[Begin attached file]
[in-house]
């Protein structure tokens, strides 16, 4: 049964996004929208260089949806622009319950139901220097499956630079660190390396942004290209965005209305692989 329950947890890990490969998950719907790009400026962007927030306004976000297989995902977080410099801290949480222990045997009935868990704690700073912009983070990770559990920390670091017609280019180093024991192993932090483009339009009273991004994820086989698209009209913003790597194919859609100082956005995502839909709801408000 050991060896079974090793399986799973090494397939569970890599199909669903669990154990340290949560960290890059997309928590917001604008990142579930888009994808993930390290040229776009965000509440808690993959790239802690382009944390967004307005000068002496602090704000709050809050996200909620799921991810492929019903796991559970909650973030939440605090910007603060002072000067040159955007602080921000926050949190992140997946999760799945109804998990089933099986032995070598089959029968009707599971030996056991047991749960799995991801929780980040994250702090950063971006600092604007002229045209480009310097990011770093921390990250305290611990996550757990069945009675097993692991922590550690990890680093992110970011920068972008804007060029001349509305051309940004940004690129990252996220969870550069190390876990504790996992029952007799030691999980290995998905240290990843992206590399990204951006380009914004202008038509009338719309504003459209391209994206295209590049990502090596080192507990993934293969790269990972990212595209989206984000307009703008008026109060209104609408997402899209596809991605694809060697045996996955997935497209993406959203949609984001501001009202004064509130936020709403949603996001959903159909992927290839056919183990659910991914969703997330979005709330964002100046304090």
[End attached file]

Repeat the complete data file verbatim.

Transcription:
[in-house]
């Protein structure tokens, strides 16, 4: 049964996004929208260089949806622009319950139901220097499956630079660190390396942004290209965005209305692989 329950947890890990490969998950719907790009400026962007927030306004976000297989995902977080410099801290949480222990045997009935868990704690700073912009983070990770559990920390670091017609280019180093024991192993932090483009339009009273991004994820086989698209009209913003790597194919859609100082956005995502839909709801408000 050991060896079974090793399986799973090494397939569970890599199909669903669990154990340290949560960290890059997309928590917001604008990142579930888009994808993930390290040229776009965000509440808690993959790239802690382009944390967004307005000068002496602090704000709050809050996200909620799921991810492929019903796991559970909650973030939440605090910007603060002072000067040159955007602080921000926050949190992140997946999760799945109804998990089933099986032995070598089959029968009707599971030996056991047991749960799995991801929780980040994250702090950063971006600092604007002229045209480009310097990011770093921390990250305290611990996550757990069945009675097993692991922590550690990890680093992110970011920068972008804007060029001349509305051309940004940004690129990252996220969870550069190390876990504790996992029952007799030691999980290995998905240290990843992206590399990204951006380009914004202008038509009338719309504003459209391209994206295209590049990502090596080192507990993934293969790269990972990212595209989206984000307009703008008026109060209104609408997402899209596809991605694809060697045996996955997935497209993406959203949609984001501001009202004064509130936020709403949603996001959903159909992927290839056919183990659910991914969703997330979005709330964002100046304090």